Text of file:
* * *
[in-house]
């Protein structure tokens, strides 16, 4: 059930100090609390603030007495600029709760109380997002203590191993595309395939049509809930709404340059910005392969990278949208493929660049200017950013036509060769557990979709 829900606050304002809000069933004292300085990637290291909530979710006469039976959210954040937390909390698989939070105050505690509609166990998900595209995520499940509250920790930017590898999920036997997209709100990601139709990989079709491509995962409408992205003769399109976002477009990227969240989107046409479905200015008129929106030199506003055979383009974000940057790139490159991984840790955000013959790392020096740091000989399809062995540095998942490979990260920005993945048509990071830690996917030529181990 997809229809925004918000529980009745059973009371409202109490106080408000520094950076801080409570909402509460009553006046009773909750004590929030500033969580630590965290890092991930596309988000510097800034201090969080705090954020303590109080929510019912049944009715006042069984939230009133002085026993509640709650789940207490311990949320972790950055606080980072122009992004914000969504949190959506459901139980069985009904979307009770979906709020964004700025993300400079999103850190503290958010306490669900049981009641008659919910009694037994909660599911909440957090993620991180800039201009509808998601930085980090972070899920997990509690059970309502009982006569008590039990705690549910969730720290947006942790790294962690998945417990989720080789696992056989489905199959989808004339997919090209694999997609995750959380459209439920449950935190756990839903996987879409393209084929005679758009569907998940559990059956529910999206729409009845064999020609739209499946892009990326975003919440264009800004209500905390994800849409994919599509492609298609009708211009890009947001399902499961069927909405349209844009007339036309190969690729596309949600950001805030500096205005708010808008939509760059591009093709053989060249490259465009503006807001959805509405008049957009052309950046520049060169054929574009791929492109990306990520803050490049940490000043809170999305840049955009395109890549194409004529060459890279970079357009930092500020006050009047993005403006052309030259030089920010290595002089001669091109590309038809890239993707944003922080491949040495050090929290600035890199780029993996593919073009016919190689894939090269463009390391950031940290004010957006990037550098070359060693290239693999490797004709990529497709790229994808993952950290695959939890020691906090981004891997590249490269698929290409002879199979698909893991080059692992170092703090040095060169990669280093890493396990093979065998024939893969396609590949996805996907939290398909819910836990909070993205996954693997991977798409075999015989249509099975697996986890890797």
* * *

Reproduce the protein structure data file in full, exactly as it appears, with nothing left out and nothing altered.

[in-house]
């Protein structure tokens, strides 16, 4: 059930100090609390603030007495600029709760109380997002203590191993595309395939049509809930709404340059910005392969990278949208493929660049200017950013036509060769557990979709 829900606050304002809000069933004292300085990637290291909530979710006469039976959210954040937390909390698989939070105050505690509609166990998900595209995520499940509250920790930017590898999920036997997209709100990601139709990989079709491509995962409408992205003769399109976002477009990227969240989107046409479905200015008129929106030199506003055979383009974000940057790139490159991984840790955000013959790392020096740091000989399809062995540095998942490979990260920005993945048509990071830690996917030529181990 997809229809925004918000529980009745059973009371409202109490106080408000520094950076801080409570909402509460009553006046009773909750004590929030500033969580630590965290890092991930596309988000510097800034201090969080705090954020303590109080929510019912049944009715006042069984939230009133002085026993509640709650789940207490311990949320972790950055606080980072122009992004914000969504949190959506459901139980069985009904979307009770979906709020964004700025993300400079999103850190503290958010306490669900049981009641008659919910009694037994909660599911909440957090993620991180800039201009509808998601930085980090972070899920997990509690059970309502009982006569008590039990705690549910969730720290947006942790790294962690998945417990989720080789696992056989489905199959989808004339997919090209694999997609995750959380459209439920449950935190756990839903996987879409393209084929005679758009569907998940559990059956529910999206729409009845064999020609739209499946892009990326975003919440264009800004209500905390994800849409994919599509492609298609009708211009890009947001399902499961069927909405349209844009007339036309190969690729596309949600950001805030500096205005708010808008939509760059591009093709053989060249490259465009503006807001959805509405008049957009052309950046520049060169054929574009791929492109990306990520803050490049940490000043809170999305840049955009395109890549194409004529060459890279970079357009930092500020006050009047993005403006052309030259030089920010290595002089001669091109590309038809890239993707944003922080491949040495050090929290600035890199780029993996593919073009016919190689894939090269463009390391950031940290004010957006990037550098070359060693290239693999490797004709990529497709790229994808993952950290695959939890020691906090981004891997590249490269698929290409002879199979698909893991080059692992170092703090040095060169990669280093890493396990093979065998024939893969396609590949996805996907939290398909819910836990909070993205996954693997991977798409075999015989249509099975697996986890890797």